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For-Profit Prisons Are 'Legal Human Trafficking'

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Sponsor: The Veterans Site

Stand up for human rights and ban for-profit prisons in New Mexico.


Since the country's first for-profit prison opened in Tennessee in 1984, it has been joined by hundreds more. The number of individuals incarcerated by for-profit prisons has also seen a sharp increase, growing in the U.S. by 1,600% between 1990 and 2005 1.

Private prisons now hold about 11 percent of the nation's 193,000 federal prisoners. In New Mexico alone, nearly half of the state's entire prison population is incarcerated by for-profit prisons 2.

Many of these prisoners face a struggle on top of their imposed sentences, as basic standards of health, safety, and human decency remain largely unregulated. In one case, a prisoner told medical staff that he was having trouble breathing. He was refused immediate care and told to fill out a written request for an appointment. Moments later, he was dead3.

With critical healthcare services intentionally delayed or denied in this manner, prisoners in for-profit prisons are dying from untreated HIV, untreated cancer, suicide, and heart attacks and seizures 3.

For-profit prisons are motivated by profit, not the eventual reintegration of their prisoners, and certainly not the basic human rights of those inmates. Any money saved by cutbacks, no matter the effect on the prison population, is counted as revenue for these corporations.

Meanwhile, nearly one in four black males born today can expect to be imprisoned during their lifetime. And more than 69% of black men who drop out of high school will end up incarcerated. Since 2016, the Trump administration has also targeted migrant detainees with greater penalties, more time in prison and higher profits for private prisons 4.

In effect, the for-profit prison system is turning incarcerating minorities into a revenue stream.

The corporations that run for-profit prisons lobby for stronger enforcement efforts, less leniency in conviction and parole standards and criminalization of activities associated with lower socio-economic populations 5.

Humans are not a commodity. To counter this trend, we need prison reform, not stronger penalties that unjustly target vulnerable populations. Twenty-two states across the U.S. have so far banned for-profit prisons, and more are voting on similar measures in the coming months 6.

Sign the petition below and send a message to Hector Balderas, New Mexico Attorney General, to put people before profits and ban for-profit prisons today!

  1. Tara Joy, Wesley Anargus (2 February 2018), "The Problem with Private Prisons."
  2. Carl Takei, Senior Staff Attorney, ACLU Trone Center for Justice and Equality (12 August 2016), "End Prisons-for-Profit."
  3. Hauwa Ahmed, Center for American Progress (30 August 2019), "How Private Prisons Are Profiting Under the Trump Administration."
  4. Kara Gotsch and Vinay Basti, The Sentencing Project (2 August 2018), "Capitalizing on Mass Incarceration: U.S. Growth in Private Prisons."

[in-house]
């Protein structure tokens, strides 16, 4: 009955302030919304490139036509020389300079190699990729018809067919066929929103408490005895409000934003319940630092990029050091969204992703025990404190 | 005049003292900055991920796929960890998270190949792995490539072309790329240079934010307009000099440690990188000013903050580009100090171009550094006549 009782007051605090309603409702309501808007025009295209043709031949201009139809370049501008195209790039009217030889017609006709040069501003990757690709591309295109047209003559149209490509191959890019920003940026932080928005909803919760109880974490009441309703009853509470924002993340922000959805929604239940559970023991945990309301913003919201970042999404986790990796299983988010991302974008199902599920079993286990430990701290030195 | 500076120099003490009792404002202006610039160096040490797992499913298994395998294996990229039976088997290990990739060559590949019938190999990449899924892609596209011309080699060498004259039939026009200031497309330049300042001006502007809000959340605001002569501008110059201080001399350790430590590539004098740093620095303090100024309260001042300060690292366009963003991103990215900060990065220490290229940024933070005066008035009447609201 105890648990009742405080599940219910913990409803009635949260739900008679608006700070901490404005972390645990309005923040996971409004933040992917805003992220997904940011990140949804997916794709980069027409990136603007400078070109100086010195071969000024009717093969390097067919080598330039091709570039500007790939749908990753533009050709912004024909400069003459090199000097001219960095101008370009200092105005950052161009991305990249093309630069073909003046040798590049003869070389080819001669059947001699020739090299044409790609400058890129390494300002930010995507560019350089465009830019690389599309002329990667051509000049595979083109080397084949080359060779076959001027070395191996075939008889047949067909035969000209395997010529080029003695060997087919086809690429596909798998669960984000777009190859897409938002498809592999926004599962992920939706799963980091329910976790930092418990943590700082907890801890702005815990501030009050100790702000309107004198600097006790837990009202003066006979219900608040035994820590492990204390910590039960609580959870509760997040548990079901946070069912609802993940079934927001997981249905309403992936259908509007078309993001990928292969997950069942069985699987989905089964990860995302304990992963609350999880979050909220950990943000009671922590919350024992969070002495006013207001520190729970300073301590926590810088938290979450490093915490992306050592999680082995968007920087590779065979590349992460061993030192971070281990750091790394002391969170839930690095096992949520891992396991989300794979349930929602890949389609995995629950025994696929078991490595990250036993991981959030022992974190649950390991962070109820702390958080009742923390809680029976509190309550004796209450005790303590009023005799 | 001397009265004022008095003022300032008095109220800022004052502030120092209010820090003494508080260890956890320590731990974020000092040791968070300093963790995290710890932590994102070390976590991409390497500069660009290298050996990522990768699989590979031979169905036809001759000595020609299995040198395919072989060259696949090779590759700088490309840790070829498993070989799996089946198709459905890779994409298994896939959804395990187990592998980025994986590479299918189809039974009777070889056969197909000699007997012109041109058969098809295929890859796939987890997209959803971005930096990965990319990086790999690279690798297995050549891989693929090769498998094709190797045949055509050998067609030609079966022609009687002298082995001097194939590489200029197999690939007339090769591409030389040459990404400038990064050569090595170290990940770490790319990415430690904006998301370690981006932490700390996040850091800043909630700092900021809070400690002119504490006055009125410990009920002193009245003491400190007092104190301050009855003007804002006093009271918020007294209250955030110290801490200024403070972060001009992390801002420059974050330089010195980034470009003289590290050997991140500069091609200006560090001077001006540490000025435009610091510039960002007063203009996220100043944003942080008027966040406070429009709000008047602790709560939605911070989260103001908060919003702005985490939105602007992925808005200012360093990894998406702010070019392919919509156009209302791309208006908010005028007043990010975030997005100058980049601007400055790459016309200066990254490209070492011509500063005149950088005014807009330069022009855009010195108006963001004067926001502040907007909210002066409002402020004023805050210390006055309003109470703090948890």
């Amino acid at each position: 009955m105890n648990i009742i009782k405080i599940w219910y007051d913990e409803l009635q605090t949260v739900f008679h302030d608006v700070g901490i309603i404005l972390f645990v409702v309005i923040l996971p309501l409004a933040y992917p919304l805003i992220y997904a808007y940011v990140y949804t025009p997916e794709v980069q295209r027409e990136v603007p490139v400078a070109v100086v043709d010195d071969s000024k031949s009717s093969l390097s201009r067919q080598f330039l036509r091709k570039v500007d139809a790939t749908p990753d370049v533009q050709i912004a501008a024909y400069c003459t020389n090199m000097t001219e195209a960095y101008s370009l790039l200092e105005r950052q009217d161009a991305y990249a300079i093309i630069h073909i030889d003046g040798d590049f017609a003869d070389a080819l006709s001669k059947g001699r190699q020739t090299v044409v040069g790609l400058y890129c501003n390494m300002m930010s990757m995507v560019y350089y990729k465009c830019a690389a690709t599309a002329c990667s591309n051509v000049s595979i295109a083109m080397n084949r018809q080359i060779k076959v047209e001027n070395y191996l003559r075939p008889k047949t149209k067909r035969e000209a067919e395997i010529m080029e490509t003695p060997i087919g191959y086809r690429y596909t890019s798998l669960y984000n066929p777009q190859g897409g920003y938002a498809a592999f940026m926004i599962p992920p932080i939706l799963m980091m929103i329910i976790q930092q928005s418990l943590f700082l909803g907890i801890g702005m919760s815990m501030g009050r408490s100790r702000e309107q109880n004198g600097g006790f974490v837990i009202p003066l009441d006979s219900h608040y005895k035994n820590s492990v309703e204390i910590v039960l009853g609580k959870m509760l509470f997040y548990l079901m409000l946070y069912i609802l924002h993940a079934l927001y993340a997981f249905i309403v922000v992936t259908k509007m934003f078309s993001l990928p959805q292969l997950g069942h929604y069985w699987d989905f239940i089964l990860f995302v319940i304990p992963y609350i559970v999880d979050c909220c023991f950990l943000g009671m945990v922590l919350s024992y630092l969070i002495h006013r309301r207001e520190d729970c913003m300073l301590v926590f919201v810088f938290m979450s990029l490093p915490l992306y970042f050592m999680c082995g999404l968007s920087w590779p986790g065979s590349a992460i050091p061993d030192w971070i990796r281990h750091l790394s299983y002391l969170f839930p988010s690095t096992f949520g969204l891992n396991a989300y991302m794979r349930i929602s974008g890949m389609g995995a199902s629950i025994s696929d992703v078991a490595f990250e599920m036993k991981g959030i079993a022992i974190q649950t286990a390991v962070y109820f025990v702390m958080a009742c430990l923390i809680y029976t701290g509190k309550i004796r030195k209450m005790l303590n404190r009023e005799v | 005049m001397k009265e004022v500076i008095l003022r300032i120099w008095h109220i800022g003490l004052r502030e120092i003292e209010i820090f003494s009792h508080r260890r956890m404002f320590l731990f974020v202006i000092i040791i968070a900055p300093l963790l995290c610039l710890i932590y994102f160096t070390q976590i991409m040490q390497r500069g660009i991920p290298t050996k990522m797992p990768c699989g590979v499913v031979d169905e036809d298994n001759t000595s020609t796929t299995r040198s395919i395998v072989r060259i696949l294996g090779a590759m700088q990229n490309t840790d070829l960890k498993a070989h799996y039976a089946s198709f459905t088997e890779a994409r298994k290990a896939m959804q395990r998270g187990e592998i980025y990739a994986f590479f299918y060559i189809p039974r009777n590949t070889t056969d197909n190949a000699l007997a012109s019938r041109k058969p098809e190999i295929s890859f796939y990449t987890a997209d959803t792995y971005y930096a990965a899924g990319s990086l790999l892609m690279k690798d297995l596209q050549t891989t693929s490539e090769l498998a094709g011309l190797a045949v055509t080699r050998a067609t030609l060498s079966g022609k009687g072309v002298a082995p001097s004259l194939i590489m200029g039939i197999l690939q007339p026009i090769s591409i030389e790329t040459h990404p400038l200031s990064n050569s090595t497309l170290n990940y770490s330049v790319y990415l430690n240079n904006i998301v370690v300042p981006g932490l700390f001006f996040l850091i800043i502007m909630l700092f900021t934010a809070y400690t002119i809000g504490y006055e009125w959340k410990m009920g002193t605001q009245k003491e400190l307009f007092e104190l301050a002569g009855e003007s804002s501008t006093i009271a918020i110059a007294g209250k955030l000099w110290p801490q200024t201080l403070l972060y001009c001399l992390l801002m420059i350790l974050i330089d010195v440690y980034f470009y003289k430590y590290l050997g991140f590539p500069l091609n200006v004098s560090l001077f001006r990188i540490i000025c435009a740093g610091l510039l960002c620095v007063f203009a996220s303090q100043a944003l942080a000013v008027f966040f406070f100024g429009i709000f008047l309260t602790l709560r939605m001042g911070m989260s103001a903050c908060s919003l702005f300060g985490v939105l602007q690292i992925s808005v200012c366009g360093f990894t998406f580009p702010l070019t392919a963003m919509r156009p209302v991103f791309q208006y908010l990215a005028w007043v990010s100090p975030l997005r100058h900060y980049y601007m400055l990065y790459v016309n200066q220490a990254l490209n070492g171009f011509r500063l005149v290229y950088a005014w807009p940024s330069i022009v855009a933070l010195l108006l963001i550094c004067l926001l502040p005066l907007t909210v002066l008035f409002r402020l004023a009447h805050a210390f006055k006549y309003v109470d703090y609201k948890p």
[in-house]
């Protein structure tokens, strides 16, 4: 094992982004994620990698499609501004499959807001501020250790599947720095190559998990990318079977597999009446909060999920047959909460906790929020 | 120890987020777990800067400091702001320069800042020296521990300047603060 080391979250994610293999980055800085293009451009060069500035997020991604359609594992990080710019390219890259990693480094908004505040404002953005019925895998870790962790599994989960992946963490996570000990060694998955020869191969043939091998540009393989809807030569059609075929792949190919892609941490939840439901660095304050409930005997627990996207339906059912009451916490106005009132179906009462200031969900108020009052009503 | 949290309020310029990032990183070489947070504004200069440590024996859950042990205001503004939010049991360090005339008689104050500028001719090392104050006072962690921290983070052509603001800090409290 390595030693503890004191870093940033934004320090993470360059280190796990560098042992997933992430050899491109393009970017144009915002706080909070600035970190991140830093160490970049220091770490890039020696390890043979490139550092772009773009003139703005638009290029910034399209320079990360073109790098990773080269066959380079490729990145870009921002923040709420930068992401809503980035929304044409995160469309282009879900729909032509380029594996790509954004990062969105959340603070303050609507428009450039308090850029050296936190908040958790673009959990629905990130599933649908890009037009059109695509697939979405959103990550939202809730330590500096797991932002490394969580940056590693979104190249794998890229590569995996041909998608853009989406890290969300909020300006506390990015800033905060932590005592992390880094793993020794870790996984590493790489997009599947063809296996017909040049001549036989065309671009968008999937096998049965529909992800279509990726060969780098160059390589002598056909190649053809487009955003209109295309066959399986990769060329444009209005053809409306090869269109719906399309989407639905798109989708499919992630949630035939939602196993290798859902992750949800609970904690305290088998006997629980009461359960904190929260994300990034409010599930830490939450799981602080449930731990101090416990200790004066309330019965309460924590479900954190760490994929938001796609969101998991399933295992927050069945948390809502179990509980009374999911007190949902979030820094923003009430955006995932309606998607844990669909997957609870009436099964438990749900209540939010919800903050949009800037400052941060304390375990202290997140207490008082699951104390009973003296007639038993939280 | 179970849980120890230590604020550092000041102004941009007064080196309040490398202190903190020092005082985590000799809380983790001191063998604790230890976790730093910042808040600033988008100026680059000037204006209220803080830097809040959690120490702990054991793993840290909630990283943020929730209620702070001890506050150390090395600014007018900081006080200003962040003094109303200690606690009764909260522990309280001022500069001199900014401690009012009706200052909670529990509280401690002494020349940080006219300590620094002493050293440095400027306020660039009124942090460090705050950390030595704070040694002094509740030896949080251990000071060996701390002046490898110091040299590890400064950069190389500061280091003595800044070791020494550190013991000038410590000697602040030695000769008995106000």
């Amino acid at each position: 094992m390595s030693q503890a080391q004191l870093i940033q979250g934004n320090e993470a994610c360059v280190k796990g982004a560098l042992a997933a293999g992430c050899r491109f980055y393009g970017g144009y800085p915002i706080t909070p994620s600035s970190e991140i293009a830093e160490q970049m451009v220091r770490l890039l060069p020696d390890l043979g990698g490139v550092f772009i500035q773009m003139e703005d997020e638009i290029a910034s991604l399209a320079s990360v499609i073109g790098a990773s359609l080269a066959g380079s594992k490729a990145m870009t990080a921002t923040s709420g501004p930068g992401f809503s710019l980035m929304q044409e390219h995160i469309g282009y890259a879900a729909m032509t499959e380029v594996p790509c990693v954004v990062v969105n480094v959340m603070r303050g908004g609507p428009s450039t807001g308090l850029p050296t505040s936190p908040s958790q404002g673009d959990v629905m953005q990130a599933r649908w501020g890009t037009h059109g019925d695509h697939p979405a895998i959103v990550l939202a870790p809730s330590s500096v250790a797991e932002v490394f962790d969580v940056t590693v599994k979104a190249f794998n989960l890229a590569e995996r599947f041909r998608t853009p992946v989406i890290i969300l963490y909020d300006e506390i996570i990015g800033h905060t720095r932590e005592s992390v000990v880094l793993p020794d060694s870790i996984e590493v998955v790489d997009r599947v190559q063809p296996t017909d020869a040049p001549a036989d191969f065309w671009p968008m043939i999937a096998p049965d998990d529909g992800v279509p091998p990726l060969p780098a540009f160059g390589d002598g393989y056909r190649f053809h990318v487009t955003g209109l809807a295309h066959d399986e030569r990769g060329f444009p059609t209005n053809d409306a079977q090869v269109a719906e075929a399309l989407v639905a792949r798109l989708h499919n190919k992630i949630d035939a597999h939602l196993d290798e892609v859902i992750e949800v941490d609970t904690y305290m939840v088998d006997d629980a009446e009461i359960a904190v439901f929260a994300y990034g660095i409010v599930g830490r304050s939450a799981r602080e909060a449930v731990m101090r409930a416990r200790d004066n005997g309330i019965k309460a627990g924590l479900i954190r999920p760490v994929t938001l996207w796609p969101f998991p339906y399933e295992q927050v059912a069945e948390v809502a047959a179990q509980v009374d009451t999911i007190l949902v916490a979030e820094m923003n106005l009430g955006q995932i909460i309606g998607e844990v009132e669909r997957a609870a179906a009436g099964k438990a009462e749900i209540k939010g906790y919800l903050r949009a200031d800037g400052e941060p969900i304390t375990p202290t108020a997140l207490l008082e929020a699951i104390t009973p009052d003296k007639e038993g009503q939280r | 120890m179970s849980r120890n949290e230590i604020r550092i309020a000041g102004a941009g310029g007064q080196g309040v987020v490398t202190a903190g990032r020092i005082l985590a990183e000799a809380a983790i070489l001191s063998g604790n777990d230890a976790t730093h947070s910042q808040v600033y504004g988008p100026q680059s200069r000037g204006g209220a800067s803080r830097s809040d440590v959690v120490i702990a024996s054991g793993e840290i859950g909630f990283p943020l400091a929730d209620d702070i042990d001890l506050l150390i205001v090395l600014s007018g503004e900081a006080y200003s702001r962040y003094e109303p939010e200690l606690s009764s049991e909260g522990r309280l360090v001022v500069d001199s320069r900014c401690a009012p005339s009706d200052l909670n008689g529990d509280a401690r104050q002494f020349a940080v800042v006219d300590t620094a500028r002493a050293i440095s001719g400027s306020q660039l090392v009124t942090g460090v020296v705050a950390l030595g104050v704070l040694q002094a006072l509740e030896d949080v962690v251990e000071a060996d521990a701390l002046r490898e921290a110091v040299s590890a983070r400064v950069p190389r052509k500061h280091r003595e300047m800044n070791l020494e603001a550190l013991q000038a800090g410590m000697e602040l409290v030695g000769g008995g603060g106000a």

5. Catherine Kim, Vox (1 December 2019), "Private prisons face an uncertain future as states turn their backs on the industry."
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The Petition:

Dear Hector Balderas, New Mexico Attorney General,

Americans are being sold for profit to private prison systems, and at a much higher rate in Nw Mexico than anywhere else in the Unites States. This "legal human trafficking" must end now.

For-profit prisons now hold about 11 percent of the nation’s 193,000 federal prisoners. In New Mexico alone, nearly half of the state's entire prison population is incarcerated by private prisons. Many of these prisoners face a struggle on top off their imposed sentences, as basic standards of health, safety, and human decency remain largely unregulated.

Meanwhile, nearly one in four black males born today can expect to be imprisoned during their lifetime. And more than two-thirds of black men who drop out of high school will end up incarcerated. Since 2016, the Trump administration has also targeted migrant detainees with greater penalties, more time in prison and higher profits for private prisons.

For-profit prisons are motivated by profit, not the eventual reintegration of their prisoners, and certainly not the basic human rights of those inmates. Any money saved by cutbacks, no matter the effect on the prison population, is counted as revenue for these corporations.

In effect, the for-profit prison system is turning incarcerating minorities into a revenue stream.

This is unacceptable. Humans are not a commodity.

To counter this trend, we need prison reform, not stronger penalties that unjustly target vulnerable populations. Twenty-two states across the U.S. have so far banned for-profit prisons, and more are voting on similar measures in the coming months.

I demand you rescind support of for-profit prisons and detention centers and ban them from our great state.

Sincerely,

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Signatures: